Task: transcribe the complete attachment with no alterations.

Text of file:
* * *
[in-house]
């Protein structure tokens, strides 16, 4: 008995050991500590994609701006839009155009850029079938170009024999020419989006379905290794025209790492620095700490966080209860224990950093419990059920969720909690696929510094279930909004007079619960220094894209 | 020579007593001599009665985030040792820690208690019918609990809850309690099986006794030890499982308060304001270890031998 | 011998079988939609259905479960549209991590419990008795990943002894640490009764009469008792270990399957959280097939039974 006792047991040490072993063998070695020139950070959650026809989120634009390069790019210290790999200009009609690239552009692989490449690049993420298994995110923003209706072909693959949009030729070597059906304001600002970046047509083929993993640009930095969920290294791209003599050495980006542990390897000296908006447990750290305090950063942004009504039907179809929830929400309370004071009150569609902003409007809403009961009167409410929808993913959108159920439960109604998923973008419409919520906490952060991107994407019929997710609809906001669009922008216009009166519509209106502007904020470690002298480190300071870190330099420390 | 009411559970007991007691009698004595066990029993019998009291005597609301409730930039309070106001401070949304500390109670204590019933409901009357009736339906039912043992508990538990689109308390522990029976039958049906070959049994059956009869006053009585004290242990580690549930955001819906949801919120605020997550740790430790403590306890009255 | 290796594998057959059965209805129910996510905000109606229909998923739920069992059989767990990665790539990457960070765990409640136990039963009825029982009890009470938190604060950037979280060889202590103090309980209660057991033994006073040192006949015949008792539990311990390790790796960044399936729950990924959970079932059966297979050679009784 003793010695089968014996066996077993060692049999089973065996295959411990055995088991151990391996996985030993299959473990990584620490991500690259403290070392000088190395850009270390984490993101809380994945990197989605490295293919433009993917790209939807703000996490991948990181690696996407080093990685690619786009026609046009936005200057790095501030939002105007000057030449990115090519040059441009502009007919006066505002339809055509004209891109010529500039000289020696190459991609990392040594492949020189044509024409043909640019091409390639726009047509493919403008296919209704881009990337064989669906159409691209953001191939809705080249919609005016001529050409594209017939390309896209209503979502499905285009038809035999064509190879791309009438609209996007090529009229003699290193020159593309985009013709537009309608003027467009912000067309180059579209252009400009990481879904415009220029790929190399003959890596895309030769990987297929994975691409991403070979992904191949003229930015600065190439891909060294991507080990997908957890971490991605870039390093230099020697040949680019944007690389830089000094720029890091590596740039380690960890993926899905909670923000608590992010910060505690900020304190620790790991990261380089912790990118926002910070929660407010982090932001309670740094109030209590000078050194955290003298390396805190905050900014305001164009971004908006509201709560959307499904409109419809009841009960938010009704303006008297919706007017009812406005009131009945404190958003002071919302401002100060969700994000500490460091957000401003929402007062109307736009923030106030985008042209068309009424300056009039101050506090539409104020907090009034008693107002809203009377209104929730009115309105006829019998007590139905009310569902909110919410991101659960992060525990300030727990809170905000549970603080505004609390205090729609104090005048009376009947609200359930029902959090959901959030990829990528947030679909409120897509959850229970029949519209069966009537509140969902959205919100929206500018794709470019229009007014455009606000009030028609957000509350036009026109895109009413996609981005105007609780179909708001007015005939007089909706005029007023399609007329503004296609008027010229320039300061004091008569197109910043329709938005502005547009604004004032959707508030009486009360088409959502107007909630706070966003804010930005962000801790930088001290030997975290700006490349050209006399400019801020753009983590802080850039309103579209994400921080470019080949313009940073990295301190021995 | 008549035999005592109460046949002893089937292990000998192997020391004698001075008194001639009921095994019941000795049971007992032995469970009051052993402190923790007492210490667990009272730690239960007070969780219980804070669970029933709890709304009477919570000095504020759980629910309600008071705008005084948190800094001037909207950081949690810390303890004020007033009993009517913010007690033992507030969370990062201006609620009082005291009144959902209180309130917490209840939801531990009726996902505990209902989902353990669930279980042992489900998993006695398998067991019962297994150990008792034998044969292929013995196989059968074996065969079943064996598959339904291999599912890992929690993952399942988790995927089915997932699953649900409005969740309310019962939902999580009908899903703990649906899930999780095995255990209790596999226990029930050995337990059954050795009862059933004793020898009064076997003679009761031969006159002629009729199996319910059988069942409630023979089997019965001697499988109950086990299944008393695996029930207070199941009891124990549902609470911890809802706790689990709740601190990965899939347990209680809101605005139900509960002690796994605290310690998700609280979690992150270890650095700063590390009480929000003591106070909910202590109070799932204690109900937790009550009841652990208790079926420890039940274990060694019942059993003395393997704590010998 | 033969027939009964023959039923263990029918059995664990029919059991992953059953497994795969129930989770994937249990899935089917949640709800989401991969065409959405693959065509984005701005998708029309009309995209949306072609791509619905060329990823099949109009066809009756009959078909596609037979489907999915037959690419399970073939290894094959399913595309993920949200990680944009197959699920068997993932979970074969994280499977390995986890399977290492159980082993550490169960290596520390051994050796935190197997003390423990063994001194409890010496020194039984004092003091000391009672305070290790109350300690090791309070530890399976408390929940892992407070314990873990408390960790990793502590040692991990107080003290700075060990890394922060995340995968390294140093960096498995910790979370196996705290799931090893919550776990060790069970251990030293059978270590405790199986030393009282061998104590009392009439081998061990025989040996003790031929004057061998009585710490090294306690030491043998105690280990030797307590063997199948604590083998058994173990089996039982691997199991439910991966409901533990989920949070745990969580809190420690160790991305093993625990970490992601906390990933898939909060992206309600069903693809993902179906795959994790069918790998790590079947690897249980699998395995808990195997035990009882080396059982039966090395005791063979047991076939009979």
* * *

[in-house]
């Protein structure tokens, strides 16, 4: 008995050991500590994609701006839009155009850029079938170009024999020419989006379905290794025209790492620095700490966080209860224990950093419990059920969720909690696929510094279930909004007079619960220094894209 | 020579007593001599009665985030040792820690208690019918609990809850309690099986006794030890499982308060304001270890031998 | 011998079988939609259905479960549209991590419990008795990943002894640490009764009469008792270990399957959280097939039974 006792047991040490072993063998070695020139950070959650026809989120634009390069790019210290790999200009009609690239552009692989490449690049993420298994995110923003209706072909693959949009030729070597059906304001600002970046047509083929993993640009930095969920290294791209003599050495980006542990390897000296908006447990750290305090950063942004009504039907179809929830929400309370004071009150569609902003409007809403009961009167409410929808993913959108159920439960109604998923973008419409919520906490952060991107994407019929997710609809906001669009922008216009009166519509209106502007904020470690002298480190300071870190330099420390 | 009411559970007991007691009698004595066990029993019998009291005597609301409730930039309070106001401070949304500390109670204590019933409901009357009736339906039912043992508990538990689109308390522990029976039958049906070959049994059956009869006053009585004290242990580690549930955001819906949801919120605020997550740790430790403590306890009255 | 290796594998057959059965209805129910996510905000109606229909998923739920069992059989767990990665790539990457960070765990409640136990039963009825029982009890009470938190604060950037979280060889202590103090309980209660057991033994006073040192006949015949008792539990311990390790790796960044399936729950990924959970079932059966297979050679009784 003793010695089968014996066996077993060692049999089973065996295959411990055995088991151990391996996985030993299959473990990584620490991500690259403290070392000088190395850009270390984490993101809380994945990197989605490295293919433009993917790209939807703000996490991948990181690696996407080093990685690619786009026609046009936005200057790095501030939002105007000057030449990115090519040059441009502009007919006066505002339809055509004209891109010529500039000289020696190459991609990392040594492949020189044509024409043909640019091409390639726009047509493919403008296919209704881009990337064989669906159409691209953001191939809705080249919609005016001529050409594209017939390309896209209503979502499905285009038809035999064509190879791309009438609209996007090529009229003699290193020159593309985009013709537009309608003027467009912000067309180059579209252009400009990481879904415009220029790929190399003959890596895309030769990987297929994975691409991403070979992904191949003229930015600065190439891909060294991507080990997908957890971490991605870039390093230099020697040949680019944007690389830089000094720029890091590596740039380690960890993926899905909670923000608590992010910060505690900020304190620790790991990261380089912790990118926002910070929660407010982090932001309670740094109030209590000078050194955290003298390396805190905050900014305001164009971004908006509201709560959307499904409109419809009841009960938010009704303006008297919706007017009812406005009131009945404190958003002071919302401002100060969700994000500490460091957000401003929402007062109307736009923030106030985008042209068309009424300056009039101050506090539409104020907090009034008693107002809203009377209104929730009115309105006829019998007590139905009310569902909110919410991101659960992060525990300030727990809170905000549970603080505004609390205090729609104090005048009376009947609200359930029902959090959901959030990829990528947030679909409120897509959850229970029949519209069966009537509140969902959205919100929206500018794709470019229009007014455009606000009030028609957000509350036009026109895109009413996609981005105007609780179909708001007015005939007089909706005029007023399609007329503004296609008027010229320039300061004091008569197109910043329709938005502005547009604004004032959707508030009486009360088409959502107007909630706070966003804010930005962000801790930088001290030997975290700006490349050209006399400019801020753009983590802080850039309103579209994400921080470019080949313009940073990295301190021995 | 008549035999005592109460046949002893089937292990000998192997020391004698001075008194001639009921095994019941000795049971007992032995469970009051052993402190923790007492210490667990009272730690239960007070969780219980804070669970029933709890709304009477919570000095504020759980629910309600008071705008005084948190800094001037909207950081949690810390303890004020007033009993009517913010007690033992507030969370990062201006609620009082005291009144959902209180309130917490209840939801531990009726996902505990209902989902353990669930279980042992489900998993006695398998067991019962297994150990008792034998044969292929013995196989059968074996065969079943064996598959339904291999599912890992929690993952399942988790995927089915997932699953649900409005969740309310019962939902999580009908899903703990649906899930999780095995255990209790596999226990029930050995337990059954050795009862059933004793020898009064076997003679009761031969006159002629009729199996319910059988069942409630023979089997019965001697499988109950086990299944008393695996029930207070199941009891124990549902609470911890809802706790689990709740601190990965899939347990209680809101605005139900509960002690796994605290310690998700609280979690992150270890650095700063590390009480929000003591106070909910202590109070799932204690109900937790009550009841652990208790079926420890039940274990060694019942059993003395393997704590010998 | 033969027939009964023959039923263990029918059995664990029919059991992953059953497994795969129930989770994937249990899935089917949640709800989401991969065409959405693959065509984005701005998708029309009309995209949306072609791509619905060329990823099949109009066809009756009959078909596609037979489907999915037959690419399970073939290894094959399913595309993920949200990680944009197959699920068997993932979970074969994280499977390995986890399977290492159980082993550490169960290596520390051994050796935190197997003390423990063994001194409890010496020194039984004092003091000391009672305070290790109350300690090791309070530890399976408390929940892992407070314990873990408390960790990793502590040692991990107080003290700075060990890394922060995340995968390294140093960096498995910790979370196996705290799931090893919550776990060790069970251990030293059978270590405790199986030393009282061998104590009392009439081998061990025989040996003790031929004057061998009585710490090294306690030491043998105690280990030797307590063997199948604590083998058994173990089996039982691997199991439910991966409901533990989920949070745990969580809190420690160790991305093993625990970490992601906390990933898939909060992206309600069903693809993902179906795959994790069918790998790590079947690897249980699998395995808990195997035990009882080396059982039966090395005791063979047991076939009979």